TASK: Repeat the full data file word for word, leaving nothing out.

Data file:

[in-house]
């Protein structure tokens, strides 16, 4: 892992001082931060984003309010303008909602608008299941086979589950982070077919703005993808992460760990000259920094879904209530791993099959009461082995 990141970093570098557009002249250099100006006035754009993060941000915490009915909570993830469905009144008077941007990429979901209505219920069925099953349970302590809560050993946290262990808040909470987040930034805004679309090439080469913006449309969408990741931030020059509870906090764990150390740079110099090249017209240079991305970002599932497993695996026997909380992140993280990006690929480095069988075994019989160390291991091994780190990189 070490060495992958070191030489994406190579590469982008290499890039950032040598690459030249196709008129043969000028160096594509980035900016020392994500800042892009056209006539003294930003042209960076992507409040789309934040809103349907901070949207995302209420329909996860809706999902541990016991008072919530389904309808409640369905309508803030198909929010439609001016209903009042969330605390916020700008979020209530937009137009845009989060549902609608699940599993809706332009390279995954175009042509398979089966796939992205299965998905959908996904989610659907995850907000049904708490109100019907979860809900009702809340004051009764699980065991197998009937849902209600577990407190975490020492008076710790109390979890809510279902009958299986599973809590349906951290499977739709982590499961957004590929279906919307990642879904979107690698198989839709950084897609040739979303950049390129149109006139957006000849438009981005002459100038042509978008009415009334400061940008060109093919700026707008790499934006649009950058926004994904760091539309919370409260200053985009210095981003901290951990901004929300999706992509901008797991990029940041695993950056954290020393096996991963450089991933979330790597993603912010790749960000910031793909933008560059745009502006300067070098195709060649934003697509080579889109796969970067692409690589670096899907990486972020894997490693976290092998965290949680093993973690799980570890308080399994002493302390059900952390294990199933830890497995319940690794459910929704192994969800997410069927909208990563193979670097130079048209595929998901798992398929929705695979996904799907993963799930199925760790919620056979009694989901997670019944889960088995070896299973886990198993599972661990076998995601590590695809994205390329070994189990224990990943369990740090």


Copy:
[in-house]
């Protein structure tokens, strides 16, 4: 892992001082931060984003309010303008909602608008299941086979589950982070077919703005993808992460760990000259920094879904209530791993099959009461082995 990141970093570098557009002249250099100006006035754009993060941000915490009915909570993830469905009144008077941007990429979901209505219920069925099953349970302590809560050993946290262990808040909470987040930034805004679309090439080469913006449309969408990741931030020059509870906090764990150390740079110099090249017209240079991305970002599932497993695996026997909380992140993280990006690929480095069988075994019989160390291991091994780190990189 070490060495992958070191030489994406190579590469982008290499890039950032040598690459030249196709008129043969000028160096594509980035900016020392994500800042892009056209006539003294930003042209960076992507409040789309934040809103349907901070949207995302209420329909996860809706999902541990016991008072919530389904309808409640369905309508803030198909929010439609001016209903009042969330605390916020700008979020209530937009137009845009989060549902609608699940599993809706332009390279995954175009042509398979089966796939992205299965998905959908996904989610659907995850907000049904708490109100019907979860809900009702809340004051009764699980065991197998009937849902209600577990407190975490020492008076710790109390979890809510279902009958299986599973809590349906951290499977739709982590499961957004590929279906919307990642879904979107690698198989839709950084897609040739979303950049390129149109006139957006000849438009981005002459100038042509978008009415009334400061940008060109093919700026707008790499934006649009950058926004994904760091539309919370409260200053985009210095981003901290951990901004929300999706992509901008797991990029940041695993950056954290020393096996991963450089991933979330790597993603912010790749960000910031793909933008560059745009502006300067070098195709060649934003697509080579889109796969970067692409690589670096899907990486972020894997490693976290092998965290949680093993973690799980570890308080399994002493302390059900952390294990199933830890497995319940690794459910929704192994969800997410069927909208990563193979670097130079048209595929998901798992398929929705695979996904799907993963799930199925760790919620056979009694989901997670019944889960088995070896299973886990198993599972661990076998995601590590695809994205390329070994189990224990990943369990740090």